25 user 38 critic

Yôkai daisensô (2005)

A young boy is chosen as the defender of good and must team up with Japan's ancient spirits and creatures of lore to destroy the forces of evil.



(novel), (screenplay) | 2 more credits »

On Disc

at Amazon

2 wins & 2 nominations. See more awards »




Cast overview, first billed only:
Tadashi Ino (as Ryuunosuke Kamiki)
Hiroyuki Miyasako ...
Bunta Sugawara ...
Shuntaro Ino
Youko Ino
Riko Narumi ...
Tataru Ino
Etsushi Toyokawa ...
Lord Yasunori Kato
Kiyoshirô Imawano ...
General Nurarihyon
Seiko Iwaidô ...
Kawahime, the River Princess (as Mai Takahashi)
Masaomi Kondô ...
Shojo, the Kirin Herald
Sadao Abe ...
Kawataro, the River Sprite
Takashi Okamura ...
Azuki-Bean Washer
Ken'ichi Endô ...
Ou Tengu
Renji Ishibashi ...
Ou Kubi


This is the story of a young boy who moves to a small town after the divorce of his parents. At a local festival, he becomes an unlikely hero when he is chosen as the "Kirin Rider," a protector of all things good. And he must lead Japan's ancient Yokai spirits in their apocalyptic war against the evil bizarre-looking monsters. Written by Anthony Pereyra {hypersonic91@yahoo.com}

Plot Summary | Add Synopsis

Motion Picture Rating (MPAA)

Rated PG-13 for fantasy violence and scary images | See all certifications »


Official Sites:



Release Date:

6 August 2005 (Japan)  »

Also Known As:

Hobgoblins & the Great War  »

Filming Locations:



Box Office


JPY 1,300,000,000 (estimated)
See more on IMDbPro »

Company Credits

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Technical Specs


Sound Mix:


Aspect Ratio:

2.35 : 1
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Did You Know?


When a gigantic turtle-like yokai flies over the city, a man dismisses it by saying "it's only Gamera" - Daiei Studio's well-known daikaiju hero. See more »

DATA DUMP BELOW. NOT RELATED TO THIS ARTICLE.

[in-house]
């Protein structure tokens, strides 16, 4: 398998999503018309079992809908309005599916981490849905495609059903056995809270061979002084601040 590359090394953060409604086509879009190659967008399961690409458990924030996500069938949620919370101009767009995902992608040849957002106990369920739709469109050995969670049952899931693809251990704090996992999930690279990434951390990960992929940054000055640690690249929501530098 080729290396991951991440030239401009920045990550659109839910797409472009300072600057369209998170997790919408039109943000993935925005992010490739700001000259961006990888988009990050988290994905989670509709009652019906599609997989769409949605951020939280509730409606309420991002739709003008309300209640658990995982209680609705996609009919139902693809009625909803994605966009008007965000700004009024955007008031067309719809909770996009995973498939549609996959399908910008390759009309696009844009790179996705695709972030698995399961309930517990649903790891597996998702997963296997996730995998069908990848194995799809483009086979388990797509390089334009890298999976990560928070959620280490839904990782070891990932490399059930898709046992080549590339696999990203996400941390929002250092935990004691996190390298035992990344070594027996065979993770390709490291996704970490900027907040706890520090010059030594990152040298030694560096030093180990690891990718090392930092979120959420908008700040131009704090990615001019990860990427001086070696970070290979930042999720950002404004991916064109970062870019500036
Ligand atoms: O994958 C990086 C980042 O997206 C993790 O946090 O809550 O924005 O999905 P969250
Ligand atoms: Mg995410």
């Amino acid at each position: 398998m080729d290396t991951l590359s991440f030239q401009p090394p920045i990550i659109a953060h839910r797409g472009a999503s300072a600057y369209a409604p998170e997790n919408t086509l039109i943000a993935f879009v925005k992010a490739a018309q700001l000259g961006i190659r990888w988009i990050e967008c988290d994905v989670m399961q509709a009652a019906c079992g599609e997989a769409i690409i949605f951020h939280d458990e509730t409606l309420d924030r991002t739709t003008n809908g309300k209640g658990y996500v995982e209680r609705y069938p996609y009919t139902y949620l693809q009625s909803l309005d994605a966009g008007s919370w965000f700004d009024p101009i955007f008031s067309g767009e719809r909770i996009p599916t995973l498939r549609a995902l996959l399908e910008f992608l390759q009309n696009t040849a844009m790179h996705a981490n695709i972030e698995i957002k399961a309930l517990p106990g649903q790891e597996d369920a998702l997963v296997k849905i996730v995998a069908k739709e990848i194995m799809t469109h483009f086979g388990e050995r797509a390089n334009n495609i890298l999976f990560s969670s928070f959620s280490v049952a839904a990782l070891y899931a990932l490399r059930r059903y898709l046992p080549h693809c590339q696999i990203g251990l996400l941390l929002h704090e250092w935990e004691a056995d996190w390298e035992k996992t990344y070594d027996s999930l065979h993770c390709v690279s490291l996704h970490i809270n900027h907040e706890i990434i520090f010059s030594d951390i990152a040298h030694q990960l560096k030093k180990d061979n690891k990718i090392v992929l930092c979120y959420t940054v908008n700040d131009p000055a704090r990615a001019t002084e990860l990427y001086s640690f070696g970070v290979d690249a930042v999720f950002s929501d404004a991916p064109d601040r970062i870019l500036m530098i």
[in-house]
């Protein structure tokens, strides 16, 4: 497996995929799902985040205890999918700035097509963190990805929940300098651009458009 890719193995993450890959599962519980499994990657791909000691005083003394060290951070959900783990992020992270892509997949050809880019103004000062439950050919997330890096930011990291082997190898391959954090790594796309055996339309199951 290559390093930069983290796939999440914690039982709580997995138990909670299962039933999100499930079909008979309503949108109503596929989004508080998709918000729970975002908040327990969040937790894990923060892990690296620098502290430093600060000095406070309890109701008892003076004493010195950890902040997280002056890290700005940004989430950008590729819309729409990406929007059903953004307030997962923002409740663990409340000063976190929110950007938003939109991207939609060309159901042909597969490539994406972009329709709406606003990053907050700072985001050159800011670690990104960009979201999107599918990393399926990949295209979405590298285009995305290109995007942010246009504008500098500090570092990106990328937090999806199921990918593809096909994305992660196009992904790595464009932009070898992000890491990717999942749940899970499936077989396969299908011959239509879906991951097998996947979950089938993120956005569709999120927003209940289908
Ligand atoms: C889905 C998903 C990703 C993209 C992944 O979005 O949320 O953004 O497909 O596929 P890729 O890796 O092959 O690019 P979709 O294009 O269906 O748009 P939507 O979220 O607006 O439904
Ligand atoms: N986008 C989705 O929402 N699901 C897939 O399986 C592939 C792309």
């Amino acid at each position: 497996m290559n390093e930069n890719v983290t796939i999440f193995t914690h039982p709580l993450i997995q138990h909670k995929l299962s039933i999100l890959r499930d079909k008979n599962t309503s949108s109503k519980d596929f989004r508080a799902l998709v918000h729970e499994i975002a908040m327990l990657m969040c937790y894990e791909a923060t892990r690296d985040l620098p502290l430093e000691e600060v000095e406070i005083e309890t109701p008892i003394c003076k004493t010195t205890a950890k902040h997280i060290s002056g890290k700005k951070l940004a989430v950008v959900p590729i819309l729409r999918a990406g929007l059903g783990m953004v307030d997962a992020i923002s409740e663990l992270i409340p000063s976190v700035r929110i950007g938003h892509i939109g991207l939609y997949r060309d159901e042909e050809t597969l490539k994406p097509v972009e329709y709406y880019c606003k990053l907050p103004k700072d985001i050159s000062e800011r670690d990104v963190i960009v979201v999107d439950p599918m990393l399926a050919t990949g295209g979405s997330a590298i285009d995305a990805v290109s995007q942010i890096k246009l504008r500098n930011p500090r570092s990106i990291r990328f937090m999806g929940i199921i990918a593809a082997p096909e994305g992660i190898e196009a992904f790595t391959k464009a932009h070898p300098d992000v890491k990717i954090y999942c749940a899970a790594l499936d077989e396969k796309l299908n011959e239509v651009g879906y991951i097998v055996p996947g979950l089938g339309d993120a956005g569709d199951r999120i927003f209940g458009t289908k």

Kawahime, the River Princess: People live in ignorance. Constantly turning a blind eye. Those that let go of their past, have no future.
See more »


Referenced in Movie Friends - Eine Videothek stellt sich vor (2013) See more »

Frequently Asked Questions

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User Reviews

The Great Yokai War
17 July 2007 | by See all my reviews

One of director Miike Takashi's very best. It's so good it's difficult to put into words. At nearly fifteen years older than the target audience it thrilled me from beginning to end.

It recalls similar children's films from the 1980s in the sense that (unlike today) those films weren't afraid to scare - there's a lot of nasty detail here that I initially found jarring but soon realised it's nothing different to what I grew up on. The film is a compilation of '80s kid's films conventions. You name it, it's there: a young boy hero thrust from his own unhappy/dysfunctional world into another, inhabited by mythical and mystical goblins; a quest to save both worlds from an evil force; a beautiful heroine he has a crush on; a sadistic henchwoman (Go-Go Yubari from Kill Bill Vol. 1); a lead villain who draws his evil power from something everyone in the world can relate to. But all these genre conventions are given a fresh spin and added depth.

One of the IMDb reviews begins "Where was this film when I was a kid?" and it's a sentiment I agree with wholeheartedly. Even while watching it I lamented the fact that I hadn't grown up on it; that it wasn't a part of my childhood like Labyrinth, Masters Of The Universe and, to a much lesser extent, The Neverending Story. Those films, and others like The Goonies are recalled but never copied - Miike relentlessly offering us a new take on things.

Poor CGI is a staple of many of his films, sometimes due to budgetary limitations but just as frequently an artistic choice - a desire to present things in an outlandish way. Here the CGI is mostly average, solely due to budgetary limitations, but nevertheless he does a fantastic job of putting on a spectacle. The CG effects combine with traditional puppets, animatronics and truly extraordinary make-up to create a world filled with rich characters (and characterisation) that frequently borders on the visionary.

This ranks as one of the greatest children's films ever made. Not for younger or more sensitive kids though.

Just jaw-droppingly wonderful. See it for yourselves and if you think your kids can handle/appreciate it then show it to them. Let them grow up on The Great Yokai War as some small compensation for the fact you couldn't.

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